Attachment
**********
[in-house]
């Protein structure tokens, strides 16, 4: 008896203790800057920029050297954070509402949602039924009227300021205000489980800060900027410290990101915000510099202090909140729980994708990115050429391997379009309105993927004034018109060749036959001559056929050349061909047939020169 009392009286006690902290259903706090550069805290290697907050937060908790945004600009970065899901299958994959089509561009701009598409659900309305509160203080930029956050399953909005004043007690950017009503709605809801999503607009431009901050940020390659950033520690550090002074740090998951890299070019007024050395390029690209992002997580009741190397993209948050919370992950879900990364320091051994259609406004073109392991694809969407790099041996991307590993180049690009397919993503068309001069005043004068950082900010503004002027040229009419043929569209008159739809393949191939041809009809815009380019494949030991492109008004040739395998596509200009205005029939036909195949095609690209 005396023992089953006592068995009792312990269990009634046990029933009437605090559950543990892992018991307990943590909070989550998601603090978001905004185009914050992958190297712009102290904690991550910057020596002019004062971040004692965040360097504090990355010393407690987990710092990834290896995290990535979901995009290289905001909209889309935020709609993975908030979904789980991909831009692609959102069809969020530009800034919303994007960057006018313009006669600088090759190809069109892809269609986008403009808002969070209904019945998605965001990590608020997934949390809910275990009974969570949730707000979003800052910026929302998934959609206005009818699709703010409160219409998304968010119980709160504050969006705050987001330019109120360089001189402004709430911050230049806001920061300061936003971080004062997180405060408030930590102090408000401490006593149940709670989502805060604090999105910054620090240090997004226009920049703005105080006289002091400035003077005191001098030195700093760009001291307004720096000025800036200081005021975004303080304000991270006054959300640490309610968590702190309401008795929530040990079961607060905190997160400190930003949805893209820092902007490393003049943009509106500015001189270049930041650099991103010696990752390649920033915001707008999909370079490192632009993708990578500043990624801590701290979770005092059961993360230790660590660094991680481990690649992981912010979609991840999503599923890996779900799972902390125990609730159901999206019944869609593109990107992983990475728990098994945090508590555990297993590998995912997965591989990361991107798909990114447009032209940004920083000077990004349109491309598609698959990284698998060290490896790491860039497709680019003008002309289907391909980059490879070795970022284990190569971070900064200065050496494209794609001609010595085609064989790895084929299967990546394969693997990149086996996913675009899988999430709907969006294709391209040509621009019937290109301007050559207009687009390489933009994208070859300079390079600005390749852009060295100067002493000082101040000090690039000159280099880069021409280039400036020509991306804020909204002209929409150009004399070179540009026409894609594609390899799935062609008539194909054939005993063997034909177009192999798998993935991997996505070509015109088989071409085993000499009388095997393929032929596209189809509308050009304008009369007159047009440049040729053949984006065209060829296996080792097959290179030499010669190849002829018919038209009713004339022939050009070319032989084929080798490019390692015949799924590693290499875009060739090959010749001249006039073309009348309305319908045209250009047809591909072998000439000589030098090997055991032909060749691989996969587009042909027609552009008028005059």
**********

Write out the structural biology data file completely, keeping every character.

[in-house]
């Protein structure tokens, strides 16, 4: 008896203790800057920029050297954070509402949602039924009227300021205000489980800060900027410290990101915000510099202090909140729980994708990115050429391997379009309105993927004034018109060749036959001559056929050349061909047939020169 009392009286006690902290259903706090550069805290290697907050937060908790945004600009970065899901299958994959089509561009701009598409659900309305509160203080930029956050399953909005004043007690950017009503709605809801999503607009431009901050940020390659950033520690550090002074740090998951890299070019007024050395390029690209992002997580009741190397993209948050919370992950879900990364320091051994259609406004073109392991694809969407790099041996991307590993180049690009397919993503068309001069005043004068950082900010503004002027040229009419043929569209008159739809393949191939041809009809815009380019494949030991492109008004040739395998596509200009205005029939036909195949095609690209 005396023992089953006592068995009792312990269990009634046990029933009437605090559950543990892992018991307990943590909070989550998601603090978001905004185009914050992958190297712009102290904690991550910057020596002019004062971040004692965040360097504090990355010393407690987990710092990834290896995290990535979901995009290289905001909209889309935020709609993975908030979904789980991909831009692609959102069809969020530009800034919303994007960057006018313009006669600088090759190809069109892809269609986008403009808002969070209904019945998605965001990590608020997934949390809910275990009974969570949730707000979003800052910026929302998934959609206005009818699709703010409160219409998304968010119980709160504050969006705050987001330019109120360089001189402004709430911050230049806001920061300061936003971080004062997180405060408030930590102090408000401490006593149940709670989502805060604090999105910054620090240090997004226009920049703005105080006289002091400035003077005191001098030195700093760009001291307004720096000025800036200081005021975004303080304000991270006054959300640490309610968590702190309401008795929530040990079961607060905190997160400190930003949805893209820092902007490393003049943009509106500015001189270049930041650099991103010696990752390649920033915001707008999909370079490192632009993708990578500043990624801590701290979770005092059961993360230790660590660094991680481990690649992981912010979609991840999503599923890996779900799972902390125990609730159901999206019944869609593109990107992983990475728990098994945090508590555990297993590998995912997965591989990361991107798909990114447009032209940004920083000077990004349109491309598609698959990284698998060290490896790491860039497709680019003008002309289907391909980059490879070795970022284990190569971070900064200065050496494209794609001609010595085609064989790895084929299967990546394969693997990149086996996913675009899988999430709907969006294709391209040509621009019937290109301007050559207009687009390489933009994208070859300079390079600005390749852009060295100067002493000082101040000090690039000159280099880069021409280039400036020509991306804020909204002209929409150009004399070179540009026409894609594609390899799935062609008539194909054939005993063997034909177009192999798998993935991997996505070509015109088989071409085993000499009388095997393929032929596209189809509308050009304008009369007159047009440049040729053949984006065209060829296996080792097959290179030499010669190849002829018919038209009713004339022939050009070319032989084929080798490019390692015949799924590693290499875009060739090959010749001249006039073309009348309305319908045209250009047809591909072998000439000589030098090997055991032909060749691989996969587009042909027609552009008028005059």